We’ve been talking about the new baby for 9 months. We mostly talked about the birth because we knew this would be very intense for Jack to see. But we also helped him work out his questions and concerns about there being a new baby here. We knew it would be rough around here for awhile once the day came when there was this new person attached to Mommy who was never going away. And it’s proven intensely challenging for all of us.
One recent evening Jack started to show some curiosity about Exley. He stood over him in the bassinet. He ran to the couch. He ran back over and touched Exley. He ran back to the couch. He ran to Exley and touched him again. Back and forth like this for several minutes. “There is major shit going down for Jack right now. Tonight is going to be hard,” I said to my husband. Not 3 minutes later did Jack’s demeanor change. He looked frustrated. He started throwing all of his toys around the room. We asked if he was OK. He said “I’m frustrated! I’m freakin’ out!” I said, “Are you freaking out about Exley?” He said, “I’m freaking out about Exley!” And he continued to throw things. “It’s OK to feel that way, Jack. Mommy and daddy are here for you,” I said to him. His emotion was so raw and genuine. I couldn’t help but feel for him, to support him and let him have that.
Upon Exley’s birth I felt an immediate distance from Jack. I anticipated this and felt a deep sadness for sometime before the birth. My suspicions were right, once I was holding Exley, Jack felt far away. It broke my heart to know that this was the real end of what we had together. We’re in search of our new happiness and balance, but we have yet to find it. I desperately wanted to tandem nurse. I felt that this would help ease the transition for Jack. I don’t know if it has. I guess so. It’s all so different for me as I am sure it is to him as well. Sometimes I want to just throw my arms around him and cry, but I know that won’t do him any good.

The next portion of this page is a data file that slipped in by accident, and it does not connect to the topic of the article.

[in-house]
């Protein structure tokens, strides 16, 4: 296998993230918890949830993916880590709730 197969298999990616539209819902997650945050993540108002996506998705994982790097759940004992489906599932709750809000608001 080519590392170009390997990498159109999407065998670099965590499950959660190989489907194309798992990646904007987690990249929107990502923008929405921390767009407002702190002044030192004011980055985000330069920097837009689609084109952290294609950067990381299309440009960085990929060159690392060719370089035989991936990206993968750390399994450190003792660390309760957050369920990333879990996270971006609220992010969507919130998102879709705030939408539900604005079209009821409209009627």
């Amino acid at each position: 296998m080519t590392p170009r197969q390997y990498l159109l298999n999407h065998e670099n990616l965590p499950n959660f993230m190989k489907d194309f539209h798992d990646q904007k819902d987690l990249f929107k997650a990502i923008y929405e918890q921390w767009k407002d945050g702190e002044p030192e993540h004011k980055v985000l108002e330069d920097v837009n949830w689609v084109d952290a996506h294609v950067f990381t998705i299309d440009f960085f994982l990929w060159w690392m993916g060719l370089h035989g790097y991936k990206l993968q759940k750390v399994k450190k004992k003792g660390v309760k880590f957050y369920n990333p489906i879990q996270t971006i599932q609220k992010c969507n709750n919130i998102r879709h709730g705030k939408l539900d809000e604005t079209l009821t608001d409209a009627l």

The day Exley came Jack clung to my husband and Mom. He was very cautious around me; wouldn’t even look at me. By the end of the day he accepted my invitation to nurse. He leaned in and latched for a short time and then left. He has slowly circled back to wanting to nurse and now he seems to be clinging to that. He is nursing much more than ever. Sometimes he’ll nurse with Exley, sometimes he stands in front of me and cries that wants Exley to go away. I believe him. I really want to like tandem nursing, but I can’t say that I do. It’s a lot. I feel touched out much quicker. It’s not very comfortable. Someone is usually upset. I thought it would be breastfeeding as I knew it + 1. It is not. It is a whole new breastfeeding relationship and journey. One that I am not convinced of yet, but I remain hopeful. Maybe with more adjustment time Jack will go back to nursing a few times a day and not every hour as it seems now. I won’t wean him. I don’t feel that would be good for him now. He’s going through too much. I’m going to take responsibility for it and try to make it work for me. We are working on developing a new routine and my husband spends a lot of time playing with and supporting Jack. I am trying new breastfeeding positions and trying to pay attention to my own emotions connected to tandem nursing.
It’s painful to watch Jack try to find his way in the new dynamic. My husband and I aren’t always helpful since we’re finding our way too. There is this new life at my breast, but much of our effort goes to Jack who is all too painfully aware that things are different, that what he has known is gone and there is no new normal yet. His behavior (increase in meltdowns, increase in nursing, decrease in sleep) reflects his confusion and struggles, my tears reflect my sadness for him and my husband’s dark circles reflect his fatigue. We’re taking it moment by moment.
Abby Theuring, MSW